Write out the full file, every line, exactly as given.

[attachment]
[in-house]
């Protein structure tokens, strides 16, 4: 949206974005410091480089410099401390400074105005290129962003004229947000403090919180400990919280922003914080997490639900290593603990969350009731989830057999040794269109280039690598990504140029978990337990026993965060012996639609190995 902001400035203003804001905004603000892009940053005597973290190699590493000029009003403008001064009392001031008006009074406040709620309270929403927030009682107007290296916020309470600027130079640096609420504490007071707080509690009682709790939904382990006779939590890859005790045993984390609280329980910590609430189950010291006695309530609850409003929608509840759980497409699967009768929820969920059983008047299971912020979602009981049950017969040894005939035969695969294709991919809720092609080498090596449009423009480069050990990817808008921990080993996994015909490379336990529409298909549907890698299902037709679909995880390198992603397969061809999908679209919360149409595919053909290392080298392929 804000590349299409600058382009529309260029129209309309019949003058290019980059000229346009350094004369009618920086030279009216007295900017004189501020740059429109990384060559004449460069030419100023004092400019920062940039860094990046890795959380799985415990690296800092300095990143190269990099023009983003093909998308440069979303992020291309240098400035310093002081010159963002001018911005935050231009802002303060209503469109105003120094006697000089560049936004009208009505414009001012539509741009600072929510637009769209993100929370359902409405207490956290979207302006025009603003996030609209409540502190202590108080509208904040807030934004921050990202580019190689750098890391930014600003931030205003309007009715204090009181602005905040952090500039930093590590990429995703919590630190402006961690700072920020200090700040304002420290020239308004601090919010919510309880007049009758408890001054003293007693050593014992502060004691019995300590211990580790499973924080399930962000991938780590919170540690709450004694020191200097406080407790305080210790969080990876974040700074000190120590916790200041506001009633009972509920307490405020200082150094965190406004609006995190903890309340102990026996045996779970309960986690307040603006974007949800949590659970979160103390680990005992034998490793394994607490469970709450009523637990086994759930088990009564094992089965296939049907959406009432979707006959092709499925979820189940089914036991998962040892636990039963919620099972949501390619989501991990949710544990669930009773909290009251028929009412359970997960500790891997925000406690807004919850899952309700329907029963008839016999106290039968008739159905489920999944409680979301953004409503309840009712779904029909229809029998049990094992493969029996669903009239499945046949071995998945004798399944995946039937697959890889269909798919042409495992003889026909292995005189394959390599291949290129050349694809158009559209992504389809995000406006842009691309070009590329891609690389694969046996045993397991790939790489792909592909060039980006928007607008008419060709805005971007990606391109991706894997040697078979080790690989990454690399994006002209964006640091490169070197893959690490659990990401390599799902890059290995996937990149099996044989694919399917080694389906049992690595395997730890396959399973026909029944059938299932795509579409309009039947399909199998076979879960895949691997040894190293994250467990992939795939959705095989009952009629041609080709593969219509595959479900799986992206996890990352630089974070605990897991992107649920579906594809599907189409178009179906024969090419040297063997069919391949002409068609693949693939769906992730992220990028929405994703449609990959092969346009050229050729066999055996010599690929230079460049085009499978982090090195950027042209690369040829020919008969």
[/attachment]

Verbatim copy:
[in-house]
């Protein structure tokens, strides 16, 4: 949206974005410091480089410099401390400074105005290129962003004229947000403090919180400990919280922003914080997490639900290593603990969350009731989830057999040794269109280039690598990504140029978990337990026993965060012996639609190995 902001400035203003804001905004603000892009940053005597973290190699590493000029009003403008001064009392001031008006009074406040709620309270929403927030009682107007290296916020309470600027130079640096609420504490007071707080509690009682709790939904382990006779939590890859005790045993984390609280329980910590609430189950010291006695309530609850409003929608509840759980497409699967009768929820969920059983008047299971912020979602009981049950017969040894005939035969695969294709991919809720092609080498090596449009423009480069050990990817808008921990080993996994015909490379336990529409298909549907890698299902037709679909995880390198992603397969061809999908679209919360149409595919053909290392080298392929 804000590349299409600058382009529309260029129209309309019949003058290019980059000229346009350094004369009618920086030279009216007295900017004189501020740059429109990384060559004449460069030419100023004092400019920062940039860094990046890795959380799985415990690296800092300095990143190269990099023009983003093909998308440069979303992020291309240098400035310093002081010159963002001018911005935050231009802002303060209503469109105003120094006697000089560049936004009208009505414009001012539509741009600072929510637009769209993100929370359902409405207490956290979207302006025009603003996030609209409540502190202590108080509208904040807030934004921050990202580019190689750098890391930014600003931030205003309007009715204090009181602005905040952090500039930093590590990429995703919590630190402006961690700072920020200090700040304002420290020239308004601090919010919510309880007049009758408890001054003293007693050593014992502060004691019995300590211990580790499973924080399930962000991938780590919170540690709450004694020191200097406080407790305080210790969080990876974040700074000190120590916790200041506001009633009972509920307490405020200082150094965190406004609006995190903890309340102990026996045996779970309960986690307040603006974007949800949590659970979160103390680990005992034998490793394994607490469970709450009523637990086994759930088990009564094992089965296939049907959406009432979707006959092709499925979820189940089914036991998962040892636990039963919620099972949501390619989501991990949710544990669930009773909290009251028929009412359970997960500790891997925000406690807004919850899952309700329907029963008839016999106290039968008739159905489920999944409680979301953004409503309840009712779904029909229809029998049990094992493969029996669903009239499945046949071995998945004798399944995946039937697959890889269909798919042409495992003889026909292995005189394959390599291949290129050349694809158009559209992504389809995000406006842009691309070009590329891609690389694969046996045993397991790939790489792909592909060039980006928007607008008419060709805005971007990606391109991706894997040697078979080790690989990454690399994006002209964006640091490169070197893959690490659990990401390599799902890059290995996937990149099996044989694919399917080694389906049992690595395997730890396959399973026909029944059938299932795509579409309009039947399909199998076979879960895949691997040894190293994250467990992939795939959705095989009952009629041609080709593969219509595959479900799986992206996890990352630089974070605990897991992107649920579906594809599907189409178009179906024969090419040297063997069919391949002409068609693949693939769906992730992220990028929405994703449609990959092969346009050229050729066999055996010599690929230079460049085009499978982090090195950027042209690369040829020919008969």